Smith perceives some positive shifts. “What is improving more,” he says, “is that there is a sense of responsibility around the issue, rather than it just being reported.” Climate Visuals hopes to precipitate an expansion from the causes and symptoms of the climate crisis towards potential cures, an area that remains relatively under-visualised. This sometimes butts up against the limits of the medium. “It doesn’t work well with documentary photography,” explains Smith, “because you’re trying to imagine a utopian or dystopian future. In order to do that, we need to go past documentary photography and start to look at portraying conceptual or theoretical ideas using lens-based media.”

Rozikin, 57, brushes his teeth and washes up in his bathroom, which is flooded. Villagers learn to survive even though their lives are threatened by rising sea levels; Demak, Indonesia, April 2019 © Aji Styawan/Getty Images Climate Visuals Grant Recipient.

“We’re heartened to see climate change remain at the top of people’s agendas and interests.”

Aku (centre) carries fish for a canoe sale at Kotoso Market, Ghana. Fish that does not sell will be fried, smoked or salted to preserve it for the next market day. Access to refrigeration would help all fish sellers to keep fresh fish for longer; October 2020 © Nana Kofi Acquah/Climate Visuals for Ashden.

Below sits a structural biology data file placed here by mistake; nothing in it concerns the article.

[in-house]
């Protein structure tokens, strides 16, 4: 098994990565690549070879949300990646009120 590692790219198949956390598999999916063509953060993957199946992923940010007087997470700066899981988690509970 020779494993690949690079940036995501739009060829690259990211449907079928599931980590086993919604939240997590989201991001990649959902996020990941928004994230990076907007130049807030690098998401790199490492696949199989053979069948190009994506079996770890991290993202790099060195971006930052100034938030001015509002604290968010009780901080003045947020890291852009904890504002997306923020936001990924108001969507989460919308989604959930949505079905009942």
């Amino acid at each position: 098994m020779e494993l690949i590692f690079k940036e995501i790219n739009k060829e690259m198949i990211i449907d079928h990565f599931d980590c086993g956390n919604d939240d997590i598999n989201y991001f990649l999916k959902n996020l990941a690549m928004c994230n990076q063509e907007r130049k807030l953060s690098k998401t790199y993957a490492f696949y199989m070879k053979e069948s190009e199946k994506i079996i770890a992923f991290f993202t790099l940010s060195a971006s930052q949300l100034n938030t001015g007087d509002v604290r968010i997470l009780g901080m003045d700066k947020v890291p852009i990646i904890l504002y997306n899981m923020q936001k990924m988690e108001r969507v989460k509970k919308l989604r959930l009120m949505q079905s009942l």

The ravages of 2020 have not overshadowed the climate crisis. “We’re heartened to see climate change remain at the top of people’s agendas and interests,” says Smith. But the economic collapse provoked by the pandemic has stoked further problems. “The thing that we can’t avoid,” he continues, “is that it has, and will be for some time, a brutal period for photography and creativity as a whole.” To help combat this, Smith plans to shift some of Climate Visuals’ emphasis towards a more direct approach, through commissioning and licensing. “We need to catalyse the formation of new work,” he insists. Images such as these have a role to play in forestalling catastrophe.

Joe Lloyd

Joe Lloyd is a freelance writer on art, architecture and photography (and any combination of the three). Based in London but revitalised by regular travel, he is particularly interested in cityscapes, socially-motivated practice and gastronomic history.